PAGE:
by Michael Sivak.
Because of the long distances typically involved in flying, your next airline trip will likely contribute a substantial amount of greenhouse gas emissions. Obviously, to minimize the emissions, taking a nonstop flight is the way to go because that will result in the shortest distance flown. However, if a nonstop flight is not available, choosing the connecting flights with the shortest total distance flown can make a lot of difference. This is the case because the range of possible distances (and thus emissions) can be substantial even for connecting flights that do not vary greatly in terms of the total trip time.
When one shops for airline tickets, the cost is usually the dominant consideration. Other factors of importance frequently are the schedules of the flights, and one’s loyalty to a specific airline because of frequent-flyer perks. For trips involving connecting flights, an additional consideration involves the total trip time. However, for those flyers who care about their environmental impact, the total distance flown on trips requiring connecting flights should be of primary concern. (Because of varied layover durations, there is no perfect correlation between the total distance flown and the total trip time.)
As examples of the ranges of distances involved for airline trips, I provide here information about the total trip lengths for flights from Detroit (my nearest airport) to the airports nearest to my three favorite national parks (Fresno for Yosemite, Kalispell for Glacier, and Jackson WY for Grand Teton). None of these three destinations can currently be reached from Detroit by nonstop flights.
The flight schedules as of July 29 were obtained from Google Flights. The desired trip date entered into the search was August 14. The distances flown for each segment came from Web|Flyer. Of interest were all connecting flights with one layover that were not more than a third longer in terms of the total trip time than the shortest possible connecting flights. There were 12 connecting flights to Fresno that met these two constraints, as well as 14 to Kalispell and 12 to Jackson. The number of unique connecting airports was 7 for Fresno, 6 for Kalispell, and 5 for Jackson.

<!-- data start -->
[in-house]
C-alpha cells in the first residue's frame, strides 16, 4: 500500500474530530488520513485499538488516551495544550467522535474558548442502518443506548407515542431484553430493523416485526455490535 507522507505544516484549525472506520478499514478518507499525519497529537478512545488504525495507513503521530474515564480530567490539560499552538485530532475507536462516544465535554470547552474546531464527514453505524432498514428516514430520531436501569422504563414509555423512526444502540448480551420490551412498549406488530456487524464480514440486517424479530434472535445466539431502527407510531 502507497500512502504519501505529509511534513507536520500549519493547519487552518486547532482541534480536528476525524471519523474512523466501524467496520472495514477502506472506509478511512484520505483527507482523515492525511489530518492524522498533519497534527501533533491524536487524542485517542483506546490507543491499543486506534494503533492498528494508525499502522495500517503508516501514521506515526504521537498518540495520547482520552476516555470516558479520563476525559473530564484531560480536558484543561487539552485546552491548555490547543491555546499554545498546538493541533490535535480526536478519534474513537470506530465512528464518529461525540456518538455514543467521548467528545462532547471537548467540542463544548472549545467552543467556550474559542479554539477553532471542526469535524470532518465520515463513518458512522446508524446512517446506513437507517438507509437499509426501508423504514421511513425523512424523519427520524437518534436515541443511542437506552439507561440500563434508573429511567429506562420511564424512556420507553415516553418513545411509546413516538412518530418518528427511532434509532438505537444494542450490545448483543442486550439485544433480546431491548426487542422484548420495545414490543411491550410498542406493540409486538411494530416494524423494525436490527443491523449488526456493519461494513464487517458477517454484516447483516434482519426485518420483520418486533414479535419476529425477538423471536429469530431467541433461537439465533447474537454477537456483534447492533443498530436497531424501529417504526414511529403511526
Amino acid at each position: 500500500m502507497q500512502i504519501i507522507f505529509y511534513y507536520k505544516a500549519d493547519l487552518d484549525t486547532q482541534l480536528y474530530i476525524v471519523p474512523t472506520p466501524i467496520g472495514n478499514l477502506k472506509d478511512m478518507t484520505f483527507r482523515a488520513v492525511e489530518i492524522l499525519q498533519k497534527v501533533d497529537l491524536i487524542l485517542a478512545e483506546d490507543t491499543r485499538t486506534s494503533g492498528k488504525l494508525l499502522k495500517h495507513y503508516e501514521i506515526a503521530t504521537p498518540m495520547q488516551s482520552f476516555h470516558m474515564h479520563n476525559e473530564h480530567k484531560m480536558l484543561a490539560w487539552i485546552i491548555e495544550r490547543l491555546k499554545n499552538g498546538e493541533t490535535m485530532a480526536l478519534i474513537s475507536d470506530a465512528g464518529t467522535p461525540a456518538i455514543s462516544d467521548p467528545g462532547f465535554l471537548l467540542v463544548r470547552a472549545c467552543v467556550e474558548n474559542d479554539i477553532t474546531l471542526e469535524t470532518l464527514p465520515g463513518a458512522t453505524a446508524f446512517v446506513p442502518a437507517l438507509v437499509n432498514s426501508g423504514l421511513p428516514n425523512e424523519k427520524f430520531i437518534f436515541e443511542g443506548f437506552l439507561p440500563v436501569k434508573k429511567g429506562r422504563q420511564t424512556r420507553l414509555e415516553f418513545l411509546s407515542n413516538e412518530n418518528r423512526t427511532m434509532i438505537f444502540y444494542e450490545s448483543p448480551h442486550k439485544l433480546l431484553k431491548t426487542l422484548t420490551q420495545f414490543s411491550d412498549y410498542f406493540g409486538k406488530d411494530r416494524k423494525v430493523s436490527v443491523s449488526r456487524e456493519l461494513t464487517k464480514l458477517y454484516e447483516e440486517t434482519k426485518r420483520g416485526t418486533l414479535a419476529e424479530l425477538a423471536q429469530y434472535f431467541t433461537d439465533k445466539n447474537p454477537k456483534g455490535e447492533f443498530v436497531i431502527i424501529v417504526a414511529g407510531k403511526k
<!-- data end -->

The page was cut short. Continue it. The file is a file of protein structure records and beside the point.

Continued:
As shown in the table below, for each city pair, the connection with the longest distance flown is substantially longer than the connection with the shortest distance flown. The maximum additional distance flown is 36% for Detroit to Fresno, 54% for Detroit to Kalispell, and 55% for Detroit to Jackson.
So instead of feeling guilty and just paying carbon-dioxide offsets for your sins, spend additional money—if needed—on the shortest possible distance to be flown each time you have to take connecting flights. It is better not to emit carbon dioxide in the first place than to try to remedy the consequences of doing so. The legwork required to obtain the information for a responsible decision is minimal.
Michael Sivak is the managing director of Sivak Applied Research and the former director of Sustainable Worldwide Transportation at the University of Michigan.